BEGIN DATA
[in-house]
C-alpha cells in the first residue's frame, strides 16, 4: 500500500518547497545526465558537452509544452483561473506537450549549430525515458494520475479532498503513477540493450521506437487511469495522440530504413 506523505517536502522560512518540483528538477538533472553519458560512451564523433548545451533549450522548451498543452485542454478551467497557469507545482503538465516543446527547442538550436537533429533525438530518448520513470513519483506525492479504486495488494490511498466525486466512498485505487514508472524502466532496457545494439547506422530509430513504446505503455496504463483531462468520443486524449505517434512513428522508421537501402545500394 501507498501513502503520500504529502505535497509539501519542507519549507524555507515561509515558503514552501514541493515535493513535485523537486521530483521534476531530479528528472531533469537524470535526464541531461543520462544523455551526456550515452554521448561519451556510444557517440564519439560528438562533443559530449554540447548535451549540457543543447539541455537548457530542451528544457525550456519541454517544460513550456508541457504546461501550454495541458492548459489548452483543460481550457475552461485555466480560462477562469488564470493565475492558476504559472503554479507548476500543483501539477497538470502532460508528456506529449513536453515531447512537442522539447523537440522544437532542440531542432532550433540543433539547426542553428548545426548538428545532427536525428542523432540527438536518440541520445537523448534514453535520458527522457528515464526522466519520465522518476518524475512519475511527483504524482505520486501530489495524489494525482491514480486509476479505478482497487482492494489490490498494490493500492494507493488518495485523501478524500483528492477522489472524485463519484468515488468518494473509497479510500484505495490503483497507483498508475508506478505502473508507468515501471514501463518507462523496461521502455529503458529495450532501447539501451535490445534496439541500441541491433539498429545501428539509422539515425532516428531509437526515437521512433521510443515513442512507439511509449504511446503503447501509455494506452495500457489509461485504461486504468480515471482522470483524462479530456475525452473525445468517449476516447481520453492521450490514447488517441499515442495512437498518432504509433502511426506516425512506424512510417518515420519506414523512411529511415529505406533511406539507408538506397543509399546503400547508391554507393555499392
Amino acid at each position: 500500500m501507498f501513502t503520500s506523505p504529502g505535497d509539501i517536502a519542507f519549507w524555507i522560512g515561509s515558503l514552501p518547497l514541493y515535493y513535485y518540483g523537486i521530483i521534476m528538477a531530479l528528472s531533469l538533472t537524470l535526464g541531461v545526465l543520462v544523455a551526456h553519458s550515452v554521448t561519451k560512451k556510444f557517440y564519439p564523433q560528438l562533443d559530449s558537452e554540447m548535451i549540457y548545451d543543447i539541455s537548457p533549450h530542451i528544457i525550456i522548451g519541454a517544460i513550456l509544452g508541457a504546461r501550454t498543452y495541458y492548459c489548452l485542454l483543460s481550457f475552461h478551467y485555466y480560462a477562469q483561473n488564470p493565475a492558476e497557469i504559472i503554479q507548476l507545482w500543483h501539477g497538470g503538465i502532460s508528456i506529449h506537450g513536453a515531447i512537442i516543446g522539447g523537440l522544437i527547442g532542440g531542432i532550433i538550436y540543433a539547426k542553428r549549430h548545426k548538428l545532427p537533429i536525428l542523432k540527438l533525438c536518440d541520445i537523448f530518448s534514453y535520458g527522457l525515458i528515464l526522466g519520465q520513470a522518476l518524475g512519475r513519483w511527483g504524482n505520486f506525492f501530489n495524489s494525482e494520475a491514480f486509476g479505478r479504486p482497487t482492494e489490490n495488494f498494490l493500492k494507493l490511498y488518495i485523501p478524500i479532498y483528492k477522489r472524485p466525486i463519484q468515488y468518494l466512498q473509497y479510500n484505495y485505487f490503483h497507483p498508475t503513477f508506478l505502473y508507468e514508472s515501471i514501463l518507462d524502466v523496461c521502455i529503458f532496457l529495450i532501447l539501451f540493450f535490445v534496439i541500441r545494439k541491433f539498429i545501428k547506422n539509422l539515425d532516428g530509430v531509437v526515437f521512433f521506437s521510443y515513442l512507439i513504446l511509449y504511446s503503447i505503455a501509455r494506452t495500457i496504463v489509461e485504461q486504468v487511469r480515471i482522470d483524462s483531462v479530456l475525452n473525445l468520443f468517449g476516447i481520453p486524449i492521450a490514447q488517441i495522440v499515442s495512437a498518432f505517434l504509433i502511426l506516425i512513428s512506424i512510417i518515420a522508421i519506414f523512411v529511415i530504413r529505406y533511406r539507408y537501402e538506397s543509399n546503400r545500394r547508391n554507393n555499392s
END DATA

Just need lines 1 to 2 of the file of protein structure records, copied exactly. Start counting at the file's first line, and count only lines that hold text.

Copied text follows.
[in-house]
C-alpha cells in the first residue's frame, strides 16, 4: 500500500518547497545526465558537452509544452483561473506537450549549430525515458494520475479532498503513477540493450521506437487511469495522440530504413 506523505517536502522560512518540483528538477538533472553519458560512451564523433548545451533549450522548451498543452485542454478551467497557469507545482503538465516543446527547442538550436537533429533525438530518448520513470513519483506525492479504486495488494490511498466525486466512498485505487514508472524502466532496457545494439547506422530509430513504446505503455496504463483531462468520443486524449505517434512513428522508421537501402545500394 501507498501513502503520500504529502505535497509539501519542507519549507524555507515561509515558503514552501514541493515535493513535485523537486521530483521534476531530479528528472531533469537524470535526464541531461543520462544523455551526456550515452554521448561519451556510444557517440564519439560528438562533443559530449554540447548535451549540457543543447539541455537548457530542451528544457525550456519541454517544460513550456508541457504546461501550454495541458492548459489548452483543460481550457475552461485555466480560462477562469488564470493565475492558476504559472503554479507548476500543483501539477497538470502532460508528456506529449513536453515531447512537442522539447523537440522544437532542440531542432532550433540543433539547426542553428548545426548538428545532427536525428542523432540527438536518440541520445537523448534514453535520458527522457528515464526522466519520465522518476518524475512519475511527483504524482505520486501530489495524489494525482491514480486509476479505478482497487482492494489490490498494490493500492494507493488518495485523501478524500483528492477522489472524485463519484468515488468518494473509497479510500484505495490503483497507483498508475508506478505502473508507468515501471514501463518507462523496461521502455529503458529495450532501447539501451535490445534496439541500441541491433539498429545501428539509422539515425532516428531509437526515437521512433521510443515513442512507439511509449504511446503503447501509455494506452495500457489509461485504461486504468480515471482522470483524462479530456475525452473525445468517449476516447481520453492521450490514447488517441499515442495512437498518432504509433502511426506516425512506424512510417518515420519506414523512411529511415529505406533511406539507408538506397543509399546503400547508391554507393555499392